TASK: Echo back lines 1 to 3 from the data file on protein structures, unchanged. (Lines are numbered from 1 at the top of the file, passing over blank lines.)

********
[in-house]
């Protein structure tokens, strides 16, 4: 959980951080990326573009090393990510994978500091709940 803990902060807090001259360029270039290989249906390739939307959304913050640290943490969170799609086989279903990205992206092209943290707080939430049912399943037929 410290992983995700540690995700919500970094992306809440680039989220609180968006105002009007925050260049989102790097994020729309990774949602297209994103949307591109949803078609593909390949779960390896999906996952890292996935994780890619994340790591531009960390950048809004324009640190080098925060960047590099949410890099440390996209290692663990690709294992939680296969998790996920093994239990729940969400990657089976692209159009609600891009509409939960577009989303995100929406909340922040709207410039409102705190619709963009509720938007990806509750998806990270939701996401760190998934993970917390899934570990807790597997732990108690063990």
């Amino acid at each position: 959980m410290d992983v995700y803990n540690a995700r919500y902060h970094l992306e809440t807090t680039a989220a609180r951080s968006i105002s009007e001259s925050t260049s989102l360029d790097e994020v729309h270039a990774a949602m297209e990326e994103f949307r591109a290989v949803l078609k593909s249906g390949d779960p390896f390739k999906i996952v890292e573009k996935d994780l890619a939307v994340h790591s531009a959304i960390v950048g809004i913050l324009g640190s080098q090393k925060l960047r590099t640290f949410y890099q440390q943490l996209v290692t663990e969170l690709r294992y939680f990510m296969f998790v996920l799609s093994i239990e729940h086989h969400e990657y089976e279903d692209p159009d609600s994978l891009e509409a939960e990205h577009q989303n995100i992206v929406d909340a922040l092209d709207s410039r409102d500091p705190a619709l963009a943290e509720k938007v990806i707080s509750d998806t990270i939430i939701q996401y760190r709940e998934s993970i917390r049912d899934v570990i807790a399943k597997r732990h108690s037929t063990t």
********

[in-house]
């Protein structure tokens, strides 16, 4: 959980951080990326573009090393990510994978500091709940 803990902060807090001259360029270039290989249906390739939307959304913050640290943490969170799609086989279903990205992206092209943290707080939430049912399943037929 410290992983995700540690995700919500970094992306809440680039989220609180968006105002009007925050260049989102790097994020729309990774949602297209994103949307591109949803078609593909390949779960390896999906996952890292996935994780890619994340790591531009960390950048809004324009640190080098925060960047590099949410890099440390996209290692663990690709294992939680296969998790996920093994239990729940969400990657089976692209159009609600891009509409939960577009989303995100929406909340922040709207410039409102705190619709963009509720938007990806509750998806990270939701996401760190998934993970917390899934570990807790597997732990108690063990």
């Amino acid at each position: 959980m410290d992983v995700y803990n540690a995700r919500y902060h970094l992306e809440t807090t680039a989220a609180r951080s968006i105002s009007e001259s925050t260049s989102l360029d790097e994020v729309h270039a990774a949602m297209e990326e994103f949307r591109a290989v949803l078609k593909s249906g390949d779960p390896f390739k999906i996952v890292e573009k996935d994780l890619a939307v994340h790591s531009a959304i960390v950048g809004i913050l324009g640190s080098q090393k925060l960047r590099t640290f949410y890099q440390q943490l996209v290692t663990e969170l690709r294992y939680f990510m296969f998790v996920l799609s093994i239990e729940h086989h969400e990657y089976e279903d692209p159009d609600s994978l891009e509409a939960e990205h577009q989303n995100i992206v929406d909340a922040l092209d709207s410039r409102d500091p705190a619709l963009a943290e509720k938007v990806i707080s509750d998806t990270i939430i939701q996401y760190r709940e998934s993970i917390r049912d899934v570990i807790a399943k597997r732990h108690s037929t063990t």